Monday, 9 July 2007

Delayed reaction

According to the New York Times, the White House may be mulling over the options for the (illegal) detention center at Guantanamo Bay after years of pressure from the UN, a plethora other bodies like human rights groups, and individual nations. It was disputed over such a meeting on the fate of Gitmo ever took place, and whether it was canceled by Bush or another administration figure.

Now the NYT is reporting that the Bush administration is rethinking its stubborn troop strategy in Iraq after unprecedented dissent from within its own Republican Party, which has led to one recent case of a congressperson switching to the opposition Democratic Party. President George Bush has denied that even any preliminary planning for a gradual troop withdrawal from the turmoil stricken Mesopotamian nation is taking place in the White House.

The Iraqis and their government seem to not think US forces leaving is a good idea yet. I do agree, but real benchmarks — not the imaginary, temporizing ones that the Bush administration has conjured up — need to be put in place and the military should focus on the 'hearts and minds' effort, which includes reconstruction and social aid, more heavily than the fighting. Winning hearts and minds will make the hard military effort easier and allow a feasible withdrawal plan, like the Polk-McGovern one or the Iraq Study Group's outline, to be carried out. It doesn't look like America will win, per se in a traditional sense (note this is not a traditional struggle), but at least it will come out more ahead than it will if it continues to loose the support of the Iraqis and the international community while depleting its hard power.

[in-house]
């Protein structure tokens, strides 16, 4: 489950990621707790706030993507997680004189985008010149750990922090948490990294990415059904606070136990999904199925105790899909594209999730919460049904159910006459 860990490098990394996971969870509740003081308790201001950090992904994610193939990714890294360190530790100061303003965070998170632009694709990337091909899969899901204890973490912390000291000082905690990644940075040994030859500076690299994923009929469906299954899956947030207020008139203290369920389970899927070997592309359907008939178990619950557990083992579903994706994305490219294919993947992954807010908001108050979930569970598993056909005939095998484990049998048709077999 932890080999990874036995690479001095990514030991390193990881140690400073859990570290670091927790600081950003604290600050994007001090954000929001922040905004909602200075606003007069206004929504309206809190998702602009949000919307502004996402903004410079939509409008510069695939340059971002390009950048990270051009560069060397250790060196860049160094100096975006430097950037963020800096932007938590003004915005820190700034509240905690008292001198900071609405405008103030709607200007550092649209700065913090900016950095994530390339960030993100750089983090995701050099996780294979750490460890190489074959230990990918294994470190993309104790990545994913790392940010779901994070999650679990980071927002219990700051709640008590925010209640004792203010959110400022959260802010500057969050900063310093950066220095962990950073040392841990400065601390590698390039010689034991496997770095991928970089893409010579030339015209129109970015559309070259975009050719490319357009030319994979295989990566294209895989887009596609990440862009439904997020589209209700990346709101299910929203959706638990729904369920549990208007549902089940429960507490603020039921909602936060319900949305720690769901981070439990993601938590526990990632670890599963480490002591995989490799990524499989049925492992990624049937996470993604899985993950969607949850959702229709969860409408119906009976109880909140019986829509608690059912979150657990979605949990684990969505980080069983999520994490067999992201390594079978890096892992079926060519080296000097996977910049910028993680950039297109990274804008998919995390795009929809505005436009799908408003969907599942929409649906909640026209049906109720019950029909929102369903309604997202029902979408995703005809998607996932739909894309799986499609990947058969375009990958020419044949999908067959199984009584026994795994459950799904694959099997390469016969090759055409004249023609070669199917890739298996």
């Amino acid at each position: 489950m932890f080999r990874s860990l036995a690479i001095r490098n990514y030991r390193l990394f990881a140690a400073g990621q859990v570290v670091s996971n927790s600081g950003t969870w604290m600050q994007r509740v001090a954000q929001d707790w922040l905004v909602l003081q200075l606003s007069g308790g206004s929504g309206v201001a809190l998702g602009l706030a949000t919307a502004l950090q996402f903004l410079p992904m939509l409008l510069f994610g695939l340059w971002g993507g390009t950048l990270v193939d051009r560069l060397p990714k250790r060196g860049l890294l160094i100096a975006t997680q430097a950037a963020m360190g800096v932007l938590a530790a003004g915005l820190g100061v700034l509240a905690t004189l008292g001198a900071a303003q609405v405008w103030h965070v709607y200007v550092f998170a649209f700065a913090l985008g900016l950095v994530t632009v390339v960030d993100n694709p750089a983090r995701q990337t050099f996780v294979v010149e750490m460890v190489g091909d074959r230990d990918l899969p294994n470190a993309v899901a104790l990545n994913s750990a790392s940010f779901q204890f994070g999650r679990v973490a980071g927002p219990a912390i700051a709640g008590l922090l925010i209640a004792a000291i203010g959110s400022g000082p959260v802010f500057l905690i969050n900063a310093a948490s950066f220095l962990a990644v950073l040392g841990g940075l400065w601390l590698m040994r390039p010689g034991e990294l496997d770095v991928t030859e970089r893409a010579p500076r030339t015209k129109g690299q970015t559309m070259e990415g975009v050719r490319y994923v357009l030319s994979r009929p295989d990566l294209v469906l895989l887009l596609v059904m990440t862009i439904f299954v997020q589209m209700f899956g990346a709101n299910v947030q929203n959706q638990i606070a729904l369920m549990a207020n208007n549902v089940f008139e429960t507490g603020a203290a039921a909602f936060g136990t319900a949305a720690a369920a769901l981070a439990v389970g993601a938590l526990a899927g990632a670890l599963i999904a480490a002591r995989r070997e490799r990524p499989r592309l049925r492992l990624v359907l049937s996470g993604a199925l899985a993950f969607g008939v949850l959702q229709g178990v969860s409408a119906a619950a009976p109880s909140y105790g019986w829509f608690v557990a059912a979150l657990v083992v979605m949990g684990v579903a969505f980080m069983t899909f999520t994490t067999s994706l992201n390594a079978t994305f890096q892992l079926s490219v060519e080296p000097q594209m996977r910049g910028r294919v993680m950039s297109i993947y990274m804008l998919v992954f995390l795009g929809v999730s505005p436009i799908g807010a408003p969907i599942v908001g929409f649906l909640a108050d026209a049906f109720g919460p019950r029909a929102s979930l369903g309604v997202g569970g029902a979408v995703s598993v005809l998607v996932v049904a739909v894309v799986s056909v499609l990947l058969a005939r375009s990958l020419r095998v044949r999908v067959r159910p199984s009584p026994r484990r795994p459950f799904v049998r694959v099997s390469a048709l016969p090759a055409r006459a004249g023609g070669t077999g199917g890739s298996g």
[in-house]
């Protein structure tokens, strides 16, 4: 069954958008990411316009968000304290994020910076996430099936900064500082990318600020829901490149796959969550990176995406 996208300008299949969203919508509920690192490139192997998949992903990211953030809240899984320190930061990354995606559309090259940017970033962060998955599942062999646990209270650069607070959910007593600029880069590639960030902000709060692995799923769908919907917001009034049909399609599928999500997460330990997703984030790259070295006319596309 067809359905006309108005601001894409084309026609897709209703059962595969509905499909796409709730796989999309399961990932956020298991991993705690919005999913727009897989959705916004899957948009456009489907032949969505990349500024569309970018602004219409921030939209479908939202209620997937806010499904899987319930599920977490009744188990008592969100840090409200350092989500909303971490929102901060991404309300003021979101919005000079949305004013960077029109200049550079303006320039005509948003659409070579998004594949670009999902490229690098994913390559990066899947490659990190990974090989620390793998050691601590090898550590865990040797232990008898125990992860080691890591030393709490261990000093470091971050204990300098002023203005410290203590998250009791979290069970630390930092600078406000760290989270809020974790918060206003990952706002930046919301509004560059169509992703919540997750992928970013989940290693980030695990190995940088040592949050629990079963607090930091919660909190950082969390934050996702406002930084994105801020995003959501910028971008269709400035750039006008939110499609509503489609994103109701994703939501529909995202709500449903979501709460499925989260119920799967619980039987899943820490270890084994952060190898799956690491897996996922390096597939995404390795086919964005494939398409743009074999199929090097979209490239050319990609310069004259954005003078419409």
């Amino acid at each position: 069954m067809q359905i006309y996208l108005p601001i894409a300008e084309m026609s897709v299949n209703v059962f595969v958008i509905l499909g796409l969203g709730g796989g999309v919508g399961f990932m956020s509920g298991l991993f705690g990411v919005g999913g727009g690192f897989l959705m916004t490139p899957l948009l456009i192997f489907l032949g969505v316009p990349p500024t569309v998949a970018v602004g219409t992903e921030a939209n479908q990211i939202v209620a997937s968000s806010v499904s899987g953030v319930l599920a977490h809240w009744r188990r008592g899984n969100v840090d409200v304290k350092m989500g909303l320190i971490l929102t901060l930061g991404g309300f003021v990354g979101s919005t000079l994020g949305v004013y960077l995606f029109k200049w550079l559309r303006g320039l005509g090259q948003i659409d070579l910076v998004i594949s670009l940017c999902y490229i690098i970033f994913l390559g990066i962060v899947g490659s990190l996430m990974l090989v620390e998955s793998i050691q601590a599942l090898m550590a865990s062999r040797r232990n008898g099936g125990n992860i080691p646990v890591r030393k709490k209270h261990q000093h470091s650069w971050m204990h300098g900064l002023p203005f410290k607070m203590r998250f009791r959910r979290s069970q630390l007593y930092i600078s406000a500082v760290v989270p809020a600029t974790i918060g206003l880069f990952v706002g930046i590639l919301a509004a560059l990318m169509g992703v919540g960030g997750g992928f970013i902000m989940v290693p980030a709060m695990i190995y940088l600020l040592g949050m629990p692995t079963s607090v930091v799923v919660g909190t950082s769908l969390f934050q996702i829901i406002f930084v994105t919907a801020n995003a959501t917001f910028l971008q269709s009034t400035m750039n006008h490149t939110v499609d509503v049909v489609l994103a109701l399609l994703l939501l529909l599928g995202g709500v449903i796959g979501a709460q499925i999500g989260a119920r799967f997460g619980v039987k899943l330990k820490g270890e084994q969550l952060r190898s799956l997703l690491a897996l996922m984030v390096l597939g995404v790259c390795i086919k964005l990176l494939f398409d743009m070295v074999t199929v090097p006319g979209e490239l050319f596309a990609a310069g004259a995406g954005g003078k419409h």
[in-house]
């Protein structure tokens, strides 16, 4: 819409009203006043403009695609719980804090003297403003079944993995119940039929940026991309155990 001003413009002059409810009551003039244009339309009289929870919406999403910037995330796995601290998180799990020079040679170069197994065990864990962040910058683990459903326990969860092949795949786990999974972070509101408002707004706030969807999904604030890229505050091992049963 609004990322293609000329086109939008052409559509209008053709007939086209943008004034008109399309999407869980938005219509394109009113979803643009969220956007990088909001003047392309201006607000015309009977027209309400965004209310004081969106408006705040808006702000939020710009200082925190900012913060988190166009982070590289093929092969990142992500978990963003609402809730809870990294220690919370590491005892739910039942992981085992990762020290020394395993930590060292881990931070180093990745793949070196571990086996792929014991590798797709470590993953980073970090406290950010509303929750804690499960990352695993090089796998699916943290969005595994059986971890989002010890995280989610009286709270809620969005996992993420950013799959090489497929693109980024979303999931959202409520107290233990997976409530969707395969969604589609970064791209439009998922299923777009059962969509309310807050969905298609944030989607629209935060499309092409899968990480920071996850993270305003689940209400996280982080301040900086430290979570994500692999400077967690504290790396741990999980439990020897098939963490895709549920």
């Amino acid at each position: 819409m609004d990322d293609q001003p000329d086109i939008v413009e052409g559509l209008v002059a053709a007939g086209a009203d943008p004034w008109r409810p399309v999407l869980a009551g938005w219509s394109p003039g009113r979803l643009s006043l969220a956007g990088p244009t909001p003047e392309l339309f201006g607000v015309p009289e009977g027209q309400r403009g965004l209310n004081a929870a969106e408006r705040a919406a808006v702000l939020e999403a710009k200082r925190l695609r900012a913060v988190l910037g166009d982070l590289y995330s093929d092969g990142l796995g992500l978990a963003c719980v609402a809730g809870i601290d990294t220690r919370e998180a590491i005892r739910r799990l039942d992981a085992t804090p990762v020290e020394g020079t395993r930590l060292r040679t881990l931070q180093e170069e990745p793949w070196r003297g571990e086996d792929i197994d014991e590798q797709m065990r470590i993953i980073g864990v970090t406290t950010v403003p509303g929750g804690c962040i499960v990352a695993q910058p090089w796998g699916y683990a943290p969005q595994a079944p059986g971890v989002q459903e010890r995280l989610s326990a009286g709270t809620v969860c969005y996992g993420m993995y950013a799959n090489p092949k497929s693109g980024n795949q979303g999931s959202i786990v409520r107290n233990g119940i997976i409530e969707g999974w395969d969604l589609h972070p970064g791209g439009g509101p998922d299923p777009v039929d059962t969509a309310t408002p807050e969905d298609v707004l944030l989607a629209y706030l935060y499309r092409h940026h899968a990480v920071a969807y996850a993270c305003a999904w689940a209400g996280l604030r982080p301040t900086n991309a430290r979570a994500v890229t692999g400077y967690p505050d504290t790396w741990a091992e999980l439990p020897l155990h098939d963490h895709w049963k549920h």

At the same time Bush should get off his high horse of poor Iraq policy the Democrats should stop and think about their reactionary, populist plan for withdrawal, or should I say plans: there is still no unity on Iraq except that what is happening now is not acceptable. If the people and their lawmakers really feel that way, then work out a plan, but not some political snowball to hit the other party with. The White House is far ahead of the Democratic-majority Congress. And the polls indicate that every time the Dems get into a nasty political scuffle with the White House, like with Gonzales or the current transparency and subpoena fight, and makes a big deal about the big bad White House their approval numbers tank. Congress is in more trouble than the White House, even if the latter has worse policies and is worse overall. Congress has more hearts and minds to win at home than it thinks — in that sense the Bush administration is fine. It may have low approval but its legislative counterpart is barely hanging on.

Why don't the Democrats cut the political knifing and move on to passing some good, solid legislation? Contrary to what its political advisers have been advising, taking real action usually looks better in the eyes of the public than inflaming an inter-governmental battle. The Dems seem to be carrying out their own battle plans, not the ones they were elected on. By the time the Democrats have their delayed reaction to what the voters want and what is right, it may be too late. Bush's delayed and still sub-sub-par reactions to climate change, Iraq, and Gitmo are bad enough — it's time for the Democrats to step up, even if that doesn't change their lamentable poll numbers.

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